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Organ-Preserving Surgery for Testicular Neoplasms ד"ר רוית יחיאל – כהן מחלקה אורולוגית מרכז רפואי תל אביב ע"ש סוראסקי.

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Presentation on theme: "Organ-Preserving Surgery for Testicular Neoplasms ד"ר רוית יחיאל – כהן מחלקה אורולוגית מרכז רפואי תל אביב ע"ש סוראסקי."— Presentation transcript:

1 Organ-Preserving Surgery for Testicular Neoplasms ד"ר רוית יחיאל – כהן מחלקה אורולוגית מרכז רפואי תל אביב ע"ש סוראסקי

2 Testicular Cancer Most common malignancy in men 15-35y Most curable solid neoplasms Low mortality rate: Effective diagnostic techniques Tumor markers Radiosensitive Chemosensitive Predictable pattern of spread Young patients

3 Classification Seminoma Classic seminoma (82-85%) Anaplastic (5-10%) Spermatocytic (2-12%) Nonseminomatous Germ Cell Tumors Embryonal Choriocarcinoma Teratoma Yolk sac Mixed Tumors

4 Classification Intralobular Germ Cell Neoplasia (carcinoma in situ of the testis) The preinvasive precursor of all testicular GCTs (except spermatocytic seminoma) 50% develop “invasive” disease within 5 years if left untreated 5.2% prevalence of CIS in contralateral testis in patients with testicular cancer, same as the risk for developing GCT in contralateral testis Usually evenly distributed throughout the testis

5 Classification Risk factors for the development of CIS: History of testicular carcinoma EGCT Cryptorchidism Contralateral testis with unilateral testicular cancer Atrophic contralateral testis with unilateral testicular cancer Somatosexual ambiguity Infertility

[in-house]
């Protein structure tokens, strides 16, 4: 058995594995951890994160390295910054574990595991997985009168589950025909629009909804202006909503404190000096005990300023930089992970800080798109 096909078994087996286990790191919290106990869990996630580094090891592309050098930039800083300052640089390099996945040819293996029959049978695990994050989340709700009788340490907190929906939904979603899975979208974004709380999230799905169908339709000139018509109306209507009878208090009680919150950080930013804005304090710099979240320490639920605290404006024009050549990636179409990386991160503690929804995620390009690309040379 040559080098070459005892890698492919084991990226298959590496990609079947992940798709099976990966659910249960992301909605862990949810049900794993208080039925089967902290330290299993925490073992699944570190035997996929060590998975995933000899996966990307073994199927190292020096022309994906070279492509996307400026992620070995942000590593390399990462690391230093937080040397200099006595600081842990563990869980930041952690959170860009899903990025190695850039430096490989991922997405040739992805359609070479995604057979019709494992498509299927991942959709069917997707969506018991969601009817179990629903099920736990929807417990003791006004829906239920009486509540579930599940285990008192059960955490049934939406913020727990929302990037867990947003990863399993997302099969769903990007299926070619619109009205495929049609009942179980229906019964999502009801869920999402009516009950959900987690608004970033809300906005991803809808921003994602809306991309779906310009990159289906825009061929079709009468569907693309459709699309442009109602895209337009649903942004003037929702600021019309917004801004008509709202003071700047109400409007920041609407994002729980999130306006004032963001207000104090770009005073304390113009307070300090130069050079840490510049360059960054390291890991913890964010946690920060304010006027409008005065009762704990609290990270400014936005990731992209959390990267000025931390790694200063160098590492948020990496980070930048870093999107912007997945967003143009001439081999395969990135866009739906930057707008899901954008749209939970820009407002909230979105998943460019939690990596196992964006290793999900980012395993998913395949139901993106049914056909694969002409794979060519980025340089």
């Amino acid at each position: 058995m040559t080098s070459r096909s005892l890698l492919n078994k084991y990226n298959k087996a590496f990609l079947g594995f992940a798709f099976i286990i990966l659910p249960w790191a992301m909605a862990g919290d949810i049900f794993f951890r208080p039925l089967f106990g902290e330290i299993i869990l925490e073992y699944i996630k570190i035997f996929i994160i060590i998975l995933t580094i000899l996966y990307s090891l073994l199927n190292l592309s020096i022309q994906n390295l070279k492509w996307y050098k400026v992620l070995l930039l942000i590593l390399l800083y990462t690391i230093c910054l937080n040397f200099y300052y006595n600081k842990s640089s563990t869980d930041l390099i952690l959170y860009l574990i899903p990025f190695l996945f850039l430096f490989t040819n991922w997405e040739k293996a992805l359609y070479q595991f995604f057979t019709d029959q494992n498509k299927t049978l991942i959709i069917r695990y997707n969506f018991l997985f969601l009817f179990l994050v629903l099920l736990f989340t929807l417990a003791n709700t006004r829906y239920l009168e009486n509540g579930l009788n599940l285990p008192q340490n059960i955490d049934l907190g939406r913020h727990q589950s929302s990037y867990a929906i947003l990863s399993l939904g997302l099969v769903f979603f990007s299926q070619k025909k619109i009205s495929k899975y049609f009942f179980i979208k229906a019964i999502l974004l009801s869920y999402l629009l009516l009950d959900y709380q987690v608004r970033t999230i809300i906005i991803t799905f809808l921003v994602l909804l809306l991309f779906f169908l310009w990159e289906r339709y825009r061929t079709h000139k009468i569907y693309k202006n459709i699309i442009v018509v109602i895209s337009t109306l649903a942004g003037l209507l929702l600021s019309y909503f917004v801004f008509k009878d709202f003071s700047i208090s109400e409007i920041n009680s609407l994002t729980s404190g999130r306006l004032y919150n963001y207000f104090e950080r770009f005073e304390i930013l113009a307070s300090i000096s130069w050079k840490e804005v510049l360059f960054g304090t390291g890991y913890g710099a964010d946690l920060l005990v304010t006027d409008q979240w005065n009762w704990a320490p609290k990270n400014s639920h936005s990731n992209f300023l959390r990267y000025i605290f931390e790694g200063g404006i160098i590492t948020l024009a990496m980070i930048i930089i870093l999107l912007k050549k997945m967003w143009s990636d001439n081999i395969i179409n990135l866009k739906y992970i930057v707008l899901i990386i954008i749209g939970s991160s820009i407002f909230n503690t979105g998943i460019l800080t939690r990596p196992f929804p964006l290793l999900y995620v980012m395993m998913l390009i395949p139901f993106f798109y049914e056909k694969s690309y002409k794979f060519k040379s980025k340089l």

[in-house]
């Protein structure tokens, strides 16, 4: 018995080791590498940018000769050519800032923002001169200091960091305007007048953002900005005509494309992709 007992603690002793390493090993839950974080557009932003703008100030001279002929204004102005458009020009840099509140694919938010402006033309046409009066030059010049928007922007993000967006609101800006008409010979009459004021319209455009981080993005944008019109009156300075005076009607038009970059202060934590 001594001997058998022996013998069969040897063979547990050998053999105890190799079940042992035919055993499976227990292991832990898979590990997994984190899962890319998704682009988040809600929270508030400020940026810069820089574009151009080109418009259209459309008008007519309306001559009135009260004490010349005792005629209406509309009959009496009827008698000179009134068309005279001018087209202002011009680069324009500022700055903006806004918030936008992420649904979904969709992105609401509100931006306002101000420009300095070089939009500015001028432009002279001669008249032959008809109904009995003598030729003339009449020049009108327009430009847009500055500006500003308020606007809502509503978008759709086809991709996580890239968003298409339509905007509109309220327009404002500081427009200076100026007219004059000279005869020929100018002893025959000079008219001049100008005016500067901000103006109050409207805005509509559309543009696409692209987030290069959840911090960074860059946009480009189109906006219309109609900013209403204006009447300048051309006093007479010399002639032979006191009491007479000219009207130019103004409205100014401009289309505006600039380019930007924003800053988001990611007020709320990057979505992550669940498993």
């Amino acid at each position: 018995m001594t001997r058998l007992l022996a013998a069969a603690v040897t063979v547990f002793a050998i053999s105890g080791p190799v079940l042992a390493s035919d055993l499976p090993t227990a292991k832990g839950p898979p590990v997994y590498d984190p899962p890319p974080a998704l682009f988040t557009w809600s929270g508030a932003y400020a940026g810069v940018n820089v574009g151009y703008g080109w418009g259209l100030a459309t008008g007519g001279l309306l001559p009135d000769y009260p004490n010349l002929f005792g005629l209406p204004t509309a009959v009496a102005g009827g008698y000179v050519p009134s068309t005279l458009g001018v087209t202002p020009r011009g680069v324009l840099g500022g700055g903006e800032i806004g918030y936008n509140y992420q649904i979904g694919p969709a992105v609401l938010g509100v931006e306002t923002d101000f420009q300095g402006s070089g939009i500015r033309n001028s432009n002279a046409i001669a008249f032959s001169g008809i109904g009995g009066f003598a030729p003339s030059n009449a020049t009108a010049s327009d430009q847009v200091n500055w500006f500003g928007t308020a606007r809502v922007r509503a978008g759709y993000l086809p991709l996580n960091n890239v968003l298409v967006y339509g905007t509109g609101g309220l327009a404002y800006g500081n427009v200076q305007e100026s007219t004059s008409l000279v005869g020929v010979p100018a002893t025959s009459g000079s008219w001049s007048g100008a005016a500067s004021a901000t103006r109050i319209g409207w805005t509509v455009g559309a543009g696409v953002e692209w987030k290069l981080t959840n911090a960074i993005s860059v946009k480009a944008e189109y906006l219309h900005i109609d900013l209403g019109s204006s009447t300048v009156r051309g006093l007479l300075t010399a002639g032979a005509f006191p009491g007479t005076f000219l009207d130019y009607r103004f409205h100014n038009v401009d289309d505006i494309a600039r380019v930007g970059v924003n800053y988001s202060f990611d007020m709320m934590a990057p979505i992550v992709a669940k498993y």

6 Classification Other Testicular Neoplasms Sex cord-mesenchyma tumors (Leydig’s cell tumors, Sertoli’s cell tumors), Gonadoblastoma, Epidermoid cyst, Adenocarcinoma of the rete testis, Adenomatoid tumors Secondary Tumors of the testis Lymphoma, Leukemic infiltration, Metastatic (prostate, lung, GI tract, melanoma, kidney)

7 Epidemiology Incidence - 0.2% Age – 20-40y, >60 (spermatocytic seminoma, NSGCT), infancy (NSGCT) Racial – American whites, jewish people in Israel, Chinese Genetic factors Laterality and bilaterality (Rt, 1-3% bil)

8 Etiology Congenital Causes Cryptorchidism (RR 3-14) Acquired Causes Trauma Hormones (DES, oral contraceptives, exogenous estrogen) Atrophy (non-specific / mumps-associated)

9 Signs and Symptoms Nodule or painless swelling of one gonad Dull ache / heavy sensation (30-40%) Acute pain (10%) Infertility (rare as a presenting complaint) Metastases (10%) – neck mass, respiratory symptoms, GI disturbances, hemorrhage (retroduodenal metastasis), lumbar back pain, bone pain, central and peripheral nervous system manifestations, lower-extremity swelling, gynecomastia

10 Differential Diagnosis Testicular torsion Epididymitis / epididymo-orchitis Hydrocele Hernia Hematoma Spermatocele

11 Scrotal Ultrasonography Ultrasonography of the scrotum is basically an extension of the physical examination

12 Scrotal Ultrasonography High sensitivity (97%) for detection of intratesticular masses, but low specificity (45%) Any hypoechoic area seen within the testes is suspicious for cancer DD: infarction, orchitis, artophy, hematoma, benign tumors